Based on the employee’s recommendation, a $10 million rein-vestment was added to the following year’s renovation budget.
“It doesn’t mean that everyone that speaks up gets $10 million,” he says. “It does mean the person had a valid concern and that I think we can generate the revenue to offset that investment.”
New blood brings in new ideas, and Glimcher welcomes infusions of both. A recent addition to the team had a suggestion after looking at the process for approving the deals that Glimcher Realty Trust deal-makers made.
“We’d always had that process,” Glimcher says. “But he thought it seemed to be slowing down deal-making because it took so long to get back to retailers with an answer. He said, ‘I think there’s a better way of doing it.’”
Sure enough, there was a bureaucratic kink in the deal pipeline that had been quietly plugging up the process for decades and was soaking up precious time that could have been profitably leased out. Upon close examination, Glimcher realized that statistics documented a majority of the deals coming in for approval eventually were proven to meet budget. Based on that one new employee’s keen observation, the process has been revamped. Now, rather than formally going through everything prior to approval, the system checks for variances for the exception to the rule and the process has been trimmed.
“We’ve probably cut out three-fourths of the work and have the exact same result,” he says. “Now, if transactions meet budget, they’re basically preapproved. We’ve cut weeks off. We approve deals faster, sign leases sooner, stores open sooner, and therefore, property rents sooner.”
Shaving weeks off the start dates of hundreds of leases has made a significant impact on the company’s bottom line.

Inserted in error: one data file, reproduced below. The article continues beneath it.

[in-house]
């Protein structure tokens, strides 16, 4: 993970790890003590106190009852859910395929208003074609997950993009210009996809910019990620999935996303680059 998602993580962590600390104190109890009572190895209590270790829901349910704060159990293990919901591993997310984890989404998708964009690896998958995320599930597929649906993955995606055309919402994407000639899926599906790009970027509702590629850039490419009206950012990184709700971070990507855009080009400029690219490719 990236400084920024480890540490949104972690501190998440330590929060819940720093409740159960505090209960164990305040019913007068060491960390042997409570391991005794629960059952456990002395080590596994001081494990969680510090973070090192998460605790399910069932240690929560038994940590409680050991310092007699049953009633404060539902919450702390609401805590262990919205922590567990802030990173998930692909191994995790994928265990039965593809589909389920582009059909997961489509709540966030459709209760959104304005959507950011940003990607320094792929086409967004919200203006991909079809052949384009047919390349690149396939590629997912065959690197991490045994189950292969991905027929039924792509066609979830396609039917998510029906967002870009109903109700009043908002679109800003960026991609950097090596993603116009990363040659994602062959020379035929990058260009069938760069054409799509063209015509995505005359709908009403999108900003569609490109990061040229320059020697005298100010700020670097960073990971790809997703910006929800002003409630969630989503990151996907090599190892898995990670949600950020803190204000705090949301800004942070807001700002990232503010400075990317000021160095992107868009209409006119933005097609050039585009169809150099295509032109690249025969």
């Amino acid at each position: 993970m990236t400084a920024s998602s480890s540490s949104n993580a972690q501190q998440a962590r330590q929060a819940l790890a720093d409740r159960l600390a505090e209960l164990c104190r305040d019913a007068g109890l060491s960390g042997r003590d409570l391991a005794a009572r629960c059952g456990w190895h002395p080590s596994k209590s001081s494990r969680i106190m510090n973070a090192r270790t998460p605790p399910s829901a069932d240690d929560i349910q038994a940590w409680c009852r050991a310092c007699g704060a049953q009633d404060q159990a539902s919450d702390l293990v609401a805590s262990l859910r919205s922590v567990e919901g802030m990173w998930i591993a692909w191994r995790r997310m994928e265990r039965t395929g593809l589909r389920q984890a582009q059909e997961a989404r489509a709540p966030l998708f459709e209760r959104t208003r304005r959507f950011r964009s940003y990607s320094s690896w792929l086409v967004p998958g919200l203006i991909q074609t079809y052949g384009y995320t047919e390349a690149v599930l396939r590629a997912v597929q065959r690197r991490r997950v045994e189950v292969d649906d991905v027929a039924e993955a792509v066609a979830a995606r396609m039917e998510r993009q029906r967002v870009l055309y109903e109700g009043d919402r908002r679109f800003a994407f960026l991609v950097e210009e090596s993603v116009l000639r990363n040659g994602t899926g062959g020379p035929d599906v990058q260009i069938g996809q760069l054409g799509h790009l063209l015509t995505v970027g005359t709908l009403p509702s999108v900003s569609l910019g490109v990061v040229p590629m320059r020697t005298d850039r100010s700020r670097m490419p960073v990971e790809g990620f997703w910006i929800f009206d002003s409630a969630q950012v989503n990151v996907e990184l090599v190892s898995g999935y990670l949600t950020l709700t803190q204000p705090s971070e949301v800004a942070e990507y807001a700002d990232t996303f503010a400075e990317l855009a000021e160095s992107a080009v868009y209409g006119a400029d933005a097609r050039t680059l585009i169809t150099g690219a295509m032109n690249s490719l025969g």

“It’s not just easier and less stressful on people it has a great economic value to it,” Glimcher says. “It’s not just about process it’s about what the result is going to be. You get a better result with a better process and that’s the real win.”
While building on the company’s 48-year history, Glimcher has brought a new flexibility to the business mix in an effort to value individual contributions and to honor doing things the best way instead of the usual way.
“A lot of things we do as we have from the beginning,” he says. “On the other hand, we’re open-minded. If someone has a better way of doing things, we can change things tomorrow.”
This type of thinking has helped Glimcher grow from $204 million in total revenue to $309 million in total revenue in 2006.
Keeping an atmosphere where anyone can bring something to the table means improving access, and Glimcher has worked hard to do just that.
“We have an open-door policy, a first-names-basis policy,” he says. “We try to create an environment in the enterprise where everyone is equal. We try to think of ourselves as one that everyone makes the collective whole stronger. We try to talk about it, but we also try to live it.”